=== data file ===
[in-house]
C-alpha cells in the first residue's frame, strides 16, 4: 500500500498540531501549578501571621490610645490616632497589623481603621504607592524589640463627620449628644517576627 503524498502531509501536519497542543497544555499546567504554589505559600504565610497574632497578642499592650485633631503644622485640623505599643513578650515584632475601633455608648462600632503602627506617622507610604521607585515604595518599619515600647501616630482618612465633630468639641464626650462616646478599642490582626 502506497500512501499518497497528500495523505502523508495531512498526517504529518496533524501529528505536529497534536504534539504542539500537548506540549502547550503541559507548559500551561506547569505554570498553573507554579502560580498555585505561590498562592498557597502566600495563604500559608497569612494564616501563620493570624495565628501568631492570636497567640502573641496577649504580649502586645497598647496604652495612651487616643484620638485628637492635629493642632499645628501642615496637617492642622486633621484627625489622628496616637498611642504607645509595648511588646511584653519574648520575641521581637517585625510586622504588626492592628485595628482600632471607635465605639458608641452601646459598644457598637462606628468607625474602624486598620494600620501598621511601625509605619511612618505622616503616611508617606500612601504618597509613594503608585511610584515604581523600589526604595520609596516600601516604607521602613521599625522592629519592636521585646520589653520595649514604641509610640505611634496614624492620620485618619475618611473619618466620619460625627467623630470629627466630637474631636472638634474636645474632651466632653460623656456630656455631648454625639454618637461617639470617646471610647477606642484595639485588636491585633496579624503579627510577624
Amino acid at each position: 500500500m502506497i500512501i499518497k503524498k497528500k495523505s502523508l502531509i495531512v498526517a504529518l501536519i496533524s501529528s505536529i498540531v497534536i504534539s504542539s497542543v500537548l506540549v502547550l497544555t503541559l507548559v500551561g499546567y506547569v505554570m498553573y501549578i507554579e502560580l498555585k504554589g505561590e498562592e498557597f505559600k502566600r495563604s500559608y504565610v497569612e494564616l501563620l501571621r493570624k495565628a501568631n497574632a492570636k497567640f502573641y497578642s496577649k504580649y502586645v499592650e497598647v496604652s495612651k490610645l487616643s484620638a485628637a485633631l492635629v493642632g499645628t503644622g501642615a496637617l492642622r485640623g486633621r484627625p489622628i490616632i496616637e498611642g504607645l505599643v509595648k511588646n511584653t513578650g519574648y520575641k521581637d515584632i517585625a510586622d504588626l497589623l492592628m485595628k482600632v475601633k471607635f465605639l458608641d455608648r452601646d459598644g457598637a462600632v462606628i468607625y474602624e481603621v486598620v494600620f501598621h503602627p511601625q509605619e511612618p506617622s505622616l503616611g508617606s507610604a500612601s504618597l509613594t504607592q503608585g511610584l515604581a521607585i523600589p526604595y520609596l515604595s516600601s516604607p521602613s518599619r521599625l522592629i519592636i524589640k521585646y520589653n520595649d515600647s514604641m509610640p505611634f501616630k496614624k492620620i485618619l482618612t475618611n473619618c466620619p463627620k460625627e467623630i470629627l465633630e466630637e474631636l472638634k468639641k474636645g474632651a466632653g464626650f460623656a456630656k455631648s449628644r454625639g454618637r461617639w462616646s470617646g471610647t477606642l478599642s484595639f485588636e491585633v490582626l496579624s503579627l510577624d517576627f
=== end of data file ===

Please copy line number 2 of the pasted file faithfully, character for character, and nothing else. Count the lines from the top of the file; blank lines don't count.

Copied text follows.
C-alpha cells in the first residue's frame, strides 16, 4: 500500500498540531501549578501571621490610645490616632497589623481603621504607592524589640463627620449628644517576627 503524498502531509501536519497542543497544555499546567504554589505559600504565610497574632497578642499592650485633631503644622485640623505599643513578650515584632475601633455608648462600632503602627506617622507610604521607585515604595518599619515600647501616630482618612465633630468639641464626650462616646478599642490582626 502506497500512501499518497497528500495523505502523508495531512498526517504529518496533524501529528505536529497534536504534539504542539500537548506540549502547550503541559507548559500551561506547569505554570498553573507554579502560580498555585505561590498562592498557597502566600495563604500559608497569612494564616501563620493570624495565628501568631492570636497567640502573641496577649504580649502586645497598647496604652495612651487616643484620638485628637492635629493642632499645628501642615496637617492642622486633621484627625489622628496616637498611642504607645509595648511588646511584653519574648520575641521581637517585625510586622504588626492592628485595628482600632471607635465605639458608641452601646459598644457598637462606628468607625474602624486598620494600620501598621511601625509605619511612618505622616503616611508617606500612601504618597509613594503608585511610584515604581523600589526604595520609596516600601516604607521602613521599625522592629519592636521585646520589653520595649514604641509610640505611634496614624492620620485618619475618611473619618466620619460625627467623630470629627466630637474631636472638634474636645474632651466632653460623656456630656455631648454625639454618637461617639470617646471610647477606642484595639485588636491585633496579624503579627510577624